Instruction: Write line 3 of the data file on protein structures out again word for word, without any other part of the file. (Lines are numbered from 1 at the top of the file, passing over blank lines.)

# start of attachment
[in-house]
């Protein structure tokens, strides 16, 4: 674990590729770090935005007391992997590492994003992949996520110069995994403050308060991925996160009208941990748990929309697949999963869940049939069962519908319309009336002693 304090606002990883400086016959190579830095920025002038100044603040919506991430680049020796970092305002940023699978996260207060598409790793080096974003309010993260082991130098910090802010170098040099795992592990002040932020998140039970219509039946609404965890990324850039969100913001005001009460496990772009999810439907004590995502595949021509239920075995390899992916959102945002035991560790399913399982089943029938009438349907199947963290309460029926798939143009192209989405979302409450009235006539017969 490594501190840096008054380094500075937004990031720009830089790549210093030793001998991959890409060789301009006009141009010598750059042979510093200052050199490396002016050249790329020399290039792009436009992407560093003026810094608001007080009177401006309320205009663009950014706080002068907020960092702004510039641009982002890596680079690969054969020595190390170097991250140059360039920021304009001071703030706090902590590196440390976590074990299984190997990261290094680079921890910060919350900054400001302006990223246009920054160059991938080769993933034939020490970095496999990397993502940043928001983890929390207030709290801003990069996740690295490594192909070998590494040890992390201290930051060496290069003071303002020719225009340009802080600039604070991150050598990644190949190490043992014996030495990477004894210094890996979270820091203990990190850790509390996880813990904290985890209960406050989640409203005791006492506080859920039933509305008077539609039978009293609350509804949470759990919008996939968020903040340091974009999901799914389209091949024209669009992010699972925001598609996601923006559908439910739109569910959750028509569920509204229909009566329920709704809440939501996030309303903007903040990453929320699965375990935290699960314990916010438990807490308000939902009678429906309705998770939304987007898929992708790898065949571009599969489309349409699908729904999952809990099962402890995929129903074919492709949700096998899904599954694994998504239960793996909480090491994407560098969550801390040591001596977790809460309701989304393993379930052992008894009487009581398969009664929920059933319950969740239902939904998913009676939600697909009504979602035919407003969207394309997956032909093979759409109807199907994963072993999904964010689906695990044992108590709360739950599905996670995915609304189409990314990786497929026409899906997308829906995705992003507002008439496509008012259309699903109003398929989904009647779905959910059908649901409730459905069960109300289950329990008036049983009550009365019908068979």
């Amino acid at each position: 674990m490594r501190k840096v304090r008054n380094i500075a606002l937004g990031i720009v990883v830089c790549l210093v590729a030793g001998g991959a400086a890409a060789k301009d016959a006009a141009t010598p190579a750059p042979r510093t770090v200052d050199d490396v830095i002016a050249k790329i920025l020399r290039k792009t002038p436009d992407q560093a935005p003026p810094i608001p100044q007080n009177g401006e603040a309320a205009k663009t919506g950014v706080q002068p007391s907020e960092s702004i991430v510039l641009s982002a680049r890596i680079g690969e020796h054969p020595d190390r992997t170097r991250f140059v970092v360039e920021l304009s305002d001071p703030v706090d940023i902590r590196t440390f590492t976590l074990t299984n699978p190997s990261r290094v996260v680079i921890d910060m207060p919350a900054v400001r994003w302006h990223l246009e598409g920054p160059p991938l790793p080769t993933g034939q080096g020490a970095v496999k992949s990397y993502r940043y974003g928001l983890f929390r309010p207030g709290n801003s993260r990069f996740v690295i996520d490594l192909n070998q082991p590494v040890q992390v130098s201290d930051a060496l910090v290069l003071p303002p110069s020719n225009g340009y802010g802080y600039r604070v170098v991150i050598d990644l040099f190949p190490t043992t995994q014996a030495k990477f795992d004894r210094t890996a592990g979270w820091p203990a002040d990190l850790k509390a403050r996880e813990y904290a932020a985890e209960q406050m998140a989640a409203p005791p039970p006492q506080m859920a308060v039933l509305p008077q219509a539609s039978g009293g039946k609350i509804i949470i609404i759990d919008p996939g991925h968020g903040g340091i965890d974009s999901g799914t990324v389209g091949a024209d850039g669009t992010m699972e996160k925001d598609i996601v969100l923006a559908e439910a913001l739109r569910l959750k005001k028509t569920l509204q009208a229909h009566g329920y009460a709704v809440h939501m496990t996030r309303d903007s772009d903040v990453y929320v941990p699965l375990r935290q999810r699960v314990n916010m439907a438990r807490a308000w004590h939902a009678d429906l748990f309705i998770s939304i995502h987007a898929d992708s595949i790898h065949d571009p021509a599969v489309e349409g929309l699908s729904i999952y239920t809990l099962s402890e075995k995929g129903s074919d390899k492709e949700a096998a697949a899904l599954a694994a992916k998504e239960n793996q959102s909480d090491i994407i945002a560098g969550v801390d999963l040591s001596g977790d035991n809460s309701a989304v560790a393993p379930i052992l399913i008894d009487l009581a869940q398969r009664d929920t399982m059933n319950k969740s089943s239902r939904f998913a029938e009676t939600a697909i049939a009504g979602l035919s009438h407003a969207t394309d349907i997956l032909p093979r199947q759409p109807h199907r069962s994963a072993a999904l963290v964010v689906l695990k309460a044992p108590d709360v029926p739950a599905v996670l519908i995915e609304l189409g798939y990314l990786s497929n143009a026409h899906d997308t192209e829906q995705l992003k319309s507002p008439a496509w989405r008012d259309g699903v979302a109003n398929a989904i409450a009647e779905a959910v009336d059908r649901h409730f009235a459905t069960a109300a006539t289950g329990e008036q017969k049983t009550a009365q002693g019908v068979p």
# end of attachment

């Amino acid at each position: 674990m490594r501190k840096v304090r008054n380094i500075a606002l937004g990031i720009v990883v830089c790549l210093v590729a030793g001998g991959a400086a890409a060789k301009d016959a006009a141009t010598p190579a750059p042979r510093t770090v200052d050199d490396v830095i002016a050249k790329i920025l020399r290039k792009t002038p436009d992407q560093a935005p003026p810094i608001p100044q007080n009177g401006e603040a309320a205009k663009t919506g950014v706080q002068p007391s907020e960092s702004i991430v510039l641009s982002a680049r890596i680079g690969e020796h054969p020595d190390r992997t170097r991250f140059v970092v360039e920021l304009s305002d001071p703030v706090d940023i902590r590196t440390f590492t976590l074990t299984n699978p190997s990261r290094v996260v680079i921890d910060m207060p919350a900054v400001r994003w302006h990223l246009e598409g920054p160059p991938l790793p080769t993933g034939q080096g020490a970095v496999k992949s990397y993502r940043y974003g928001l983890f929390r309010p207030g709290n801003s993260r990069f996740v690295i996520d490594l192909n070998q082991p590494v040890q992390v130098s201290d930051a060496l910090v290069l003071p303002p110069s020719n225009g340009y802010g802080y600039r604070v170098v991150i050598d990644l040099f190949p190490t043992t995994q014996a030495k990477f795992d004894r210094t890996a592990g979270w820091p203990a002040d990190l850790k509390a403050r996880e813990y904290a932020a985890e209960q406050m998140a989640a409203p005791p039970p006492q506080m859920a308060v039933l509305p008077q219509a539609s039978g009293g039946k609350i509804i949470i609404i759990d919008p996939g991925h968020g903040g340091i965890d974009s999901g799914t990324v389209g091949a024209d850039g669009t992010m699972e996160k925001d598609i996601v969100l923006a559908e439910a913001l739109r569910l959750k005001k028509t569920l509204q009208a229909h009566g329920y009460a709704v809440h939501m496990t996030r309303d903007s772009d903040v990453y929320v941990p699965l375990r935290q999810r699960v314990n916010m439907a438990r807490a308000w004590h939902a009678d429906l748990f309705i998770s939304i995502h987007a898929d992708s595949i790898h065949d571009p021509a599969v489309e349409g929309l699908s729904i999952y239920t809990l099962s402890e075995k995929g129903s074919d390899k492709e949700a096998a697949a899904l599954a694994a992916k998504e239960n793996q959102s909480d090491i994407i945002a560098g969550v801390d999963l040591s001596g977790d035991n809460s309701a989304v560790a393993p379930i052992l399913i008894d009487l009581a869940q398969r009664d929920t399982m059933n319950k969740s089943s239902r939904f998913a029938e009676t939600a697909i049939a009504g979602l035919s009438h407003a969207t394309d349907i997956l032909p093979r199947q759409p109807h199907r069962s994963a072993a999904l963290v964010v689906l695990k309460a044992p108590d709360v029926p739950a599905v996670l519908i995915e609304l189409g798939y990314l990786s497929n143009a026409h899906d997308t192209e829906q995705l992003k319309s507002p008439a496509w989405r008012d259309g699903v979302a109003n398929a989904i409450a009647e779905a959910v009336d059908r649901h409730f009235a459905t069960a109300a006539t289950g329990e008036q017969k049983t009550a009365q002693g019908v068979p």